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Binding potential



In pharmacokinetics and receptor-ligand kinetics the binding potential (BP) is a combined measure of the density of "available" neuroreceptors and the affinity of a drug to that neuroreceptor.

Additional recommended knowledge

Contents

Description

Consider a ligand receptor binding system. Ligand with a concentration L associates with a receptor of concentration or availability R to form a ligand-receptor complex with concentration RL. The binding potential is then the ratio ligand-receptor complex to free ligand at equilibrium and in the limit of L tending to 0, and is given symbol BP:

BP=\frac{RL}{L}\bigg|_{L\approx0}

This quantity, originally defined by Mintun[1], describes the capacity of a receptor to bind ligand. It is a limit (L << Ki) of the general receptor association equation:

RL=\frac{R.L}{L+Ki}

and is thus also equivalent to:

BP=\frac{R}{K_i}

These equations apply equally when measuring the total receptor density or the residual receptor density available after binding to second ligand - availability.

BP in Positron Emission Tomography

BP is a pivotal measure in the use of positron emission tomography (PET) to measure the density of "available" receptors, e.g. to assess the occupancy by drugs or to characterize neuropsychiatric diseases (yet, one should keep in mind that binding potential is a combined measure that depends on receptor density as well as on affinity). An overview of the related methodology is e.g. given in Laruelle et al (2002)[2]. Estimating BP with PET usually requires that a reference tissue is available. A reference tissue has negligible receptor density and its distribution volume should be the same as the distribution volume in the target region if all receptors were blocked. Although the BP can be measured in a relatively unbiased way by measuring the whole time course of labelled ligand association and blood radioactivity, this is practically not always necessary. Two other common measures have been derived, which involve assumptions, but result in measures that should correlate with BP: BP1 and BP2.

  • BP2: The "specific to nonspecific equilibrium partition coefficient", in the literature also denoted as V3''. This is the ratio of specifically bound to nondisplaceable tracer in brain tissue at true equilibrium. It can be calculated without arterial blood sampling. In the two-tissue compartment model: BP2 = k3 / k4 and BP2 = f2BP where f2 is the free fraction of the tracer in the first tissue compartment, i.e. a measure that depends on the nonspecific binding of the ligand in brain tissue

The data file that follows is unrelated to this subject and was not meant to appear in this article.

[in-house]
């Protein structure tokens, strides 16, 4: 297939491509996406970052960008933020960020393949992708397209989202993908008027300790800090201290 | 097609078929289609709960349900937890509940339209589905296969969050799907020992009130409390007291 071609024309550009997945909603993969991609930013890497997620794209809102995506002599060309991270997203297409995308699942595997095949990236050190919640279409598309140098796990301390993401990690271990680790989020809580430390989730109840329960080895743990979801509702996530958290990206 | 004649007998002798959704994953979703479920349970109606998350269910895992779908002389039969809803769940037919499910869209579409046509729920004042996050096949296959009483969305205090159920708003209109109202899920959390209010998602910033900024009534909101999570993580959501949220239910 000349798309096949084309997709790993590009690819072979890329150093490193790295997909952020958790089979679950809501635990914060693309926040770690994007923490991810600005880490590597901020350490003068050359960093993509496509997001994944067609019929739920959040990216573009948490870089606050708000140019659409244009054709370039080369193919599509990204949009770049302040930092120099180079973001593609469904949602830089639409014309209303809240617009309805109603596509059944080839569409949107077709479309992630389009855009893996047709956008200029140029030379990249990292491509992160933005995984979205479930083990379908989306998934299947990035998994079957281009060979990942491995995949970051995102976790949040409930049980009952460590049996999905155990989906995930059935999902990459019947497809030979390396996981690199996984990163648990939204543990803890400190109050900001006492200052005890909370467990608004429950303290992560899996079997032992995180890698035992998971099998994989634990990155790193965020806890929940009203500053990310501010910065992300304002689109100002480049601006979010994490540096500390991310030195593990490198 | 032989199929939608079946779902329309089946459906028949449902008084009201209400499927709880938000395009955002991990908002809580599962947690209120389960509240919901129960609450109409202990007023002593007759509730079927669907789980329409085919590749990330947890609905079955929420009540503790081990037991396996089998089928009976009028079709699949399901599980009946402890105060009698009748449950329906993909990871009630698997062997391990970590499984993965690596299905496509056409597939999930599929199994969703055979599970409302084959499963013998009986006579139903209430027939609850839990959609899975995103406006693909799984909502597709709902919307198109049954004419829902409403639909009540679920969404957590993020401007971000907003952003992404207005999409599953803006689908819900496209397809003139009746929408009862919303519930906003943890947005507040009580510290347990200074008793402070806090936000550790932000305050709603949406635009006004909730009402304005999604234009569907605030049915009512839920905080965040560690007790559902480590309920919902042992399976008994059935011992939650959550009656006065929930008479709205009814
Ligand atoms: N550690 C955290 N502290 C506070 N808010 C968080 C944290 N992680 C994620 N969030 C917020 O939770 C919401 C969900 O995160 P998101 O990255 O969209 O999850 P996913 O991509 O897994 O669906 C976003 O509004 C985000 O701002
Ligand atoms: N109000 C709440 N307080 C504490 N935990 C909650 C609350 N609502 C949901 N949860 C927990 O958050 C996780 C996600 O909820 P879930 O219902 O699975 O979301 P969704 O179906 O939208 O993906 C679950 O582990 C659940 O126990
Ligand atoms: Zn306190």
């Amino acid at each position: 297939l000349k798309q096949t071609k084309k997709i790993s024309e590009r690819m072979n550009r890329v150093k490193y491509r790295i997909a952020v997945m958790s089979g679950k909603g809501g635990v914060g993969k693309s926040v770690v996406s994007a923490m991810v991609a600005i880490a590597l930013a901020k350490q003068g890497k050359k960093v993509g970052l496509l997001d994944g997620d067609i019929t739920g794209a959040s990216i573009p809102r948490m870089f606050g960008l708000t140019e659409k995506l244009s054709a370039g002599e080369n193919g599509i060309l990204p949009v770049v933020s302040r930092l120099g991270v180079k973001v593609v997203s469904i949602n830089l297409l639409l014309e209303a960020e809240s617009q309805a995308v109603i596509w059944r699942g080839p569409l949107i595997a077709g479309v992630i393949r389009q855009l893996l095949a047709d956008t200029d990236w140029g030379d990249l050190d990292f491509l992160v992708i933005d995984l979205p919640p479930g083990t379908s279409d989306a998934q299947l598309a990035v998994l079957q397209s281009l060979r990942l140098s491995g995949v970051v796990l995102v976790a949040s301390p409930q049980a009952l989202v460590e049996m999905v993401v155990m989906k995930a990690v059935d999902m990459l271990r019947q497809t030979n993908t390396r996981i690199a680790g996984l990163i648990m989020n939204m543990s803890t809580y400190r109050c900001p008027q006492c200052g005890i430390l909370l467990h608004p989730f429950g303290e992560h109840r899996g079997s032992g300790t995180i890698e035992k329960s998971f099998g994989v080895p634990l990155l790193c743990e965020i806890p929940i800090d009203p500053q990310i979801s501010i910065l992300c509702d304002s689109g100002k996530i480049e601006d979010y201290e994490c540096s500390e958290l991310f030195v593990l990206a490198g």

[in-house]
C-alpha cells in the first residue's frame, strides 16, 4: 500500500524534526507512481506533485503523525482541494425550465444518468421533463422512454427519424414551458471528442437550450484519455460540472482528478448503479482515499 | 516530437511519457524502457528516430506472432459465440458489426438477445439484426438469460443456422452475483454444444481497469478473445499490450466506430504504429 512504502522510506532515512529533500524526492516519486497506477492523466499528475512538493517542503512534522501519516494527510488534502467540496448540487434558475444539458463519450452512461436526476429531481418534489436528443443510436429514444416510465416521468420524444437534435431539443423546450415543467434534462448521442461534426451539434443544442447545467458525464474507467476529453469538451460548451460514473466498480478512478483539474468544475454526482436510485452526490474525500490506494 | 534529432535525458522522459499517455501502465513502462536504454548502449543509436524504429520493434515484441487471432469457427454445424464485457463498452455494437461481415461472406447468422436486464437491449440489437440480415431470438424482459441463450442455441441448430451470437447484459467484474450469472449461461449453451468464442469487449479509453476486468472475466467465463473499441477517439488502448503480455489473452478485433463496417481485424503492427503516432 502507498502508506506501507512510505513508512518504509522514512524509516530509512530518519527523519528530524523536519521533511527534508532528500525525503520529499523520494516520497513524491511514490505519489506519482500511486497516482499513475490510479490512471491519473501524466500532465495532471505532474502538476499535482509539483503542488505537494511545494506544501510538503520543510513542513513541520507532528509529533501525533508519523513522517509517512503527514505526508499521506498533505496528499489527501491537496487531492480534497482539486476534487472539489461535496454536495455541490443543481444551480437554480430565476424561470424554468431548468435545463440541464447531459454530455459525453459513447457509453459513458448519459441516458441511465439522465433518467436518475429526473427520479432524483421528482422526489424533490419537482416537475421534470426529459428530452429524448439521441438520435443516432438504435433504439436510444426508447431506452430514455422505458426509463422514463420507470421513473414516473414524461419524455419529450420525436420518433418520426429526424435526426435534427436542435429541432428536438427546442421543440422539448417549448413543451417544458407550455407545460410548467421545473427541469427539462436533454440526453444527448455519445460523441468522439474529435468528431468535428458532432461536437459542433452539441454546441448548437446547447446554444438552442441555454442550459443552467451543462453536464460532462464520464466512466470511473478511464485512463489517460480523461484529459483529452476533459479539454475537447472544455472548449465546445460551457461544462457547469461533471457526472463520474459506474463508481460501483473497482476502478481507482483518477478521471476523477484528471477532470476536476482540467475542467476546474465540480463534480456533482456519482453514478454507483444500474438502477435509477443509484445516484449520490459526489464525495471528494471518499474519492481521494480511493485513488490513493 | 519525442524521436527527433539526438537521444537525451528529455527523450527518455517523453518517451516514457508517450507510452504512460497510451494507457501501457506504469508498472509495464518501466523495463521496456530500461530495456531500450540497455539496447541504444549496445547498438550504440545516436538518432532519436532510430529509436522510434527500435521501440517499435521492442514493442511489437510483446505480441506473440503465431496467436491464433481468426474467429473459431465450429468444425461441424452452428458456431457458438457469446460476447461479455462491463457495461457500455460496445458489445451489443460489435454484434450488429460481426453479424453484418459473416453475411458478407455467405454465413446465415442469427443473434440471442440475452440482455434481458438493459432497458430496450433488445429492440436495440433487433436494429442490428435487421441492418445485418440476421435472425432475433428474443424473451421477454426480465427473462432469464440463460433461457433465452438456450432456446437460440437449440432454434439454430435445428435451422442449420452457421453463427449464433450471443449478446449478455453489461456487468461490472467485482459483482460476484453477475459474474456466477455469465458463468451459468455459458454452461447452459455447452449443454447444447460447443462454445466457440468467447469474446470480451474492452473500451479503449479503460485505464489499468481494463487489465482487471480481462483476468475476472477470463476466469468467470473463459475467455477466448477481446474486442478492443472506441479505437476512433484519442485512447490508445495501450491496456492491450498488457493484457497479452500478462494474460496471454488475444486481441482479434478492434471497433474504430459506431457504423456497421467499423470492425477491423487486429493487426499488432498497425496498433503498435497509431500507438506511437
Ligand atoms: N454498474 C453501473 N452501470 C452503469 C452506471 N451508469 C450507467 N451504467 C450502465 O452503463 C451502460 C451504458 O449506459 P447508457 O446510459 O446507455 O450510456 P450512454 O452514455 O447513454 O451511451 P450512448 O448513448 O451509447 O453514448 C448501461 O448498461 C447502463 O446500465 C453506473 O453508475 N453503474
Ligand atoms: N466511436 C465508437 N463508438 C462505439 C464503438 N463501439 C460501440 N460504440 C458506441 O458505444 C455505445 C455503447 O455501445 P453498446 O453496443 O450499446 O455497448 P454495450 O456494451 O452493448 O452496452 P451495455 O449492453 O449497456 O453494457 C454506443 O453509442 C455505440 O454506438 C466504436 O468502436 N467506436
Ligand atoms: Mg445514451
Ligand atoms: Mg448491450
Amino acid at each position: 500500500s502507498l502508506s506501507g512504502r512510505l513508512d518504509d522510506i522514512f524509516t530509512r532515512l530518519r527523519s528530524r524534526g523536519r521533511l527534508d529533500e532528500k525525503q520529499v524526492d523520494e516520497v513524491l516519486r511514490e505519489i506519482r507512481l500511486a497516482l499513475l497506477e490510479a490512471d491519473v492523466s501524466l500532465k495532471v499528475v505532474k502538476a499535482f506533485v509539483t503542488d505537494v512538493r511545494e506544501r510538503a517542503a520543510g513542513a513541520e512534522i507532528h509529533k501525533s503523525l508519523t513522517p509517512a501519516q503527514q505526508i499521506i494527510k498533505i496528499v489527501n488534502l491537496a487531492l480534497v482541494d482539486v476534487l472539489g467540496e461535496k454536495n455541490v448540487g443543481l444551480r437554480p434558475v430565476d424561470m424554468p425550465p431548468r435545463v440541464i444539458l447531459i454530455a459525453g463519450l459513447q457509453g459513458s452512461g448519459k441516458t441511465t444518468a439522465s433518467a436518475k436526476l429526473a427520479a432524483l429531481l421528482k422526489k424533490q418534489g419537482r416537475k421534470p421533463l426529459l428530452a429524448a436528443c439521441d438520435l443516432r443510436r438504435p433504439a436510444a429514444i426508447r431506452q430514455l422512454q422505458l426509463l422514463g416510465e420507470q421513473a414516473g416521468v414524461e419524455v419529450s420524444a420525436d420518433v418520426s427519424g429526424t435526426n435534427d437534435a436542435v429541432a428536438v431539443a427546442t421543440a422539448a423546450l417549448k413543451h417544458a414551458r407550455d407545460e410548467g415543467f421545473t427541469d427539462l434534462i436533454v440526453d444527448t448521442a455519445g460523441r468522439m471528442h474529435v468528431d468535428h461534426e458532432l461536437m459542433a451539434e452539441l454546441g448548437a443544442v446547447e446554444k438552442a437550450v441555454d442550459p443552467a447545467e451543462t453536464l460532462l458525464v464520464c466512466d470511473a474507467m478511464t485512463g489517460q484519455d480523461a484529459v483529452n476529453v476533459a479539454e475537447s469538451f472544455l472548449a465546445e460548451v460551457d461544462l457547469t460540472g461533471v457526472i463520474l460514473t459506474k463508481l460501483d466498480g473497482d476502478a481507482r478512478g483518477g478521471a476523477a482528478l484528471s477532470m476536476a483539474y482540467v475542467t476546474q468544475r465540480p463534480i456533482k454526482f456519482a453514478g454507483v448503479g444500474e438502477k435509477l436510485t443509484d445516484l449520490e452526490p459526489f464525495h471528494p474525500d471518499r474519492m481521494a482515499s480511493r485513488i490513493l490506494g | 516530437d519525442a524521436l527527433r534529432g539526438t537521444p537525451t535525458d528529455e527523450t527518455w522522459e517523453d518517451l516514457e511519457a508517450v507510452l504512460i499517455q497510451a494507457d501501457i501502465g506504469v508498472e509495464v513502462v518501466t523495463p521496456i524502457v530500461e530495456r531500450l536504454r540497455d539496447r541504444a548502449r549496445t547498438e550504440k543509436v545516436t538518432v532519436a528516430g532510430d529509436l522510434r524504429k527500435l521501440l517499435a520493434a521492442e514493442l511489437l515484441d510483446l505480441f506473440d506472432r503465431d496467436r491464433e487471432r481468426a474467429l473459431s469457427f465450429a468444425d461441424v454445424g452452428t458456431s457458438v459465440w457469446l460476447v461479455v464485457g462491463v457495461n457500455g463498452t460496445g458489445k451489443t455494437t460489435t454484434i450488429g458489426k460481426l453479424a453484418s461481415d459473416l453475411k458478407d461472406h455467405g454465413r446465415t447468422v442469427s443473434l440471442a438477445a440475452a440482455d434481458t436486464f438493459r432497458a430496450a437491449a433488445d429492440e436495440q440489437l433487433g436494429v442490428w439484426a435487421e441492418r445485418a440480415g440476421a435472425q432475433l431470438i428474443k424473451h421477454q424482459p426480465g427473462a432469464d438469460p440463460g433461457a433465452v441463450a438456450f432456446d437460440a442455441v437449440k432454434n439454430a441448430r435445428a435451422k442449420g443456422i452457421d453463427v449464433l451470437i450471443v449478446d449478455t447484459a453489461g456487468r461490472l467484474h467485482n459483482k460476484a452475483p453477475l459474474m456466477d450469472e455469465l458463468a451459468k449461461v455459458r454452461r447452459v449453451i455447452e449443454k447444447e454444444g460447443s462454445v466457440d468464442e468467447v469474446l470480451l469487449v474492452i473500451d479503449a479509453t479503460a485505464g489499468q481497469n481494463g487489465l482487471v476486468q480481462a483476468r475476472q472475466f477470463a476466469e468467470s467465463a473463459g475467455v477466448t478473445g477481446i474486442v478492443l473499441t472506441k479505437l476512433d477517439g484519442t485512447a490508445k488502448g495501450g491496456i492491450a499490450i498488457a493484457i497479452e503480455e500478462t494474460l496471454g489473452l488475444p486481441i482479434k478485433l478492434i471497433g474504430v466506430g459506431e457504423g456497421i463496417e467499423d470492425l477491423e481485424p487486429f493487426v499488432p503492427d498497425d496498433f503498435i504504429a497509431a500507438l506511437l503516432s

• BP1: The ratio of specifically bound tracer to tracer in plasma at true equilibrium, in the literature also denoted BP'. Measuring BP1 includes measurements of radioactivity in plasma, including metabolite correction. From the two-tissue compartment model and by assuming there is only passive diffusion across the blood brain barrier, one obtains: BP1 = f1BP where f1 is the free fraction of the tracer in arterial plasma, i.e. a measure that depends on plasma binding. Measuring and dividing by f1 finally allows to obtain BP.

Definitions and Symbols

While BP1 and BP2 are nonambiguous symbols, BP is not. There are many publications in which BP denotes BP2. Generally, if there were no arterial samples ("noninvasive imaging"), BP denotes BP2.

Bmax: Total density of receptors = R + RL. In PET imaging, the amount of radioligand is usually very small (L << Ki, see above), thus B_{max} \approx R

k3 and k4: Transfer rate constants from the two tissue compartment model.

See also

References

  1. ^ Mark A. Mintun, Marcus E. Raichle, Michael R. Kilbourn, G. Frederick Wooten, Michael J. Welch (March 1984). "A quantitative model for the in vivo assessment of drug binding sites with positron emission tomography". Annals of Neurology 15 (3): 217-227.
  2. ^ Marc Laruelle, Mark Slifstein, Yiyun Huang (July 2002). "Positron emission tomography: imaging and quantification of neurotransporter availability". Methods 27 (3): 287–299. doi:10.1016/S1046-2023(02)00085-3.
 
This article is licensed under the GNU Free Documentation License. It uses material from the Wikipedia article "Binding_potential". A list of authors is available in Wikipedia.
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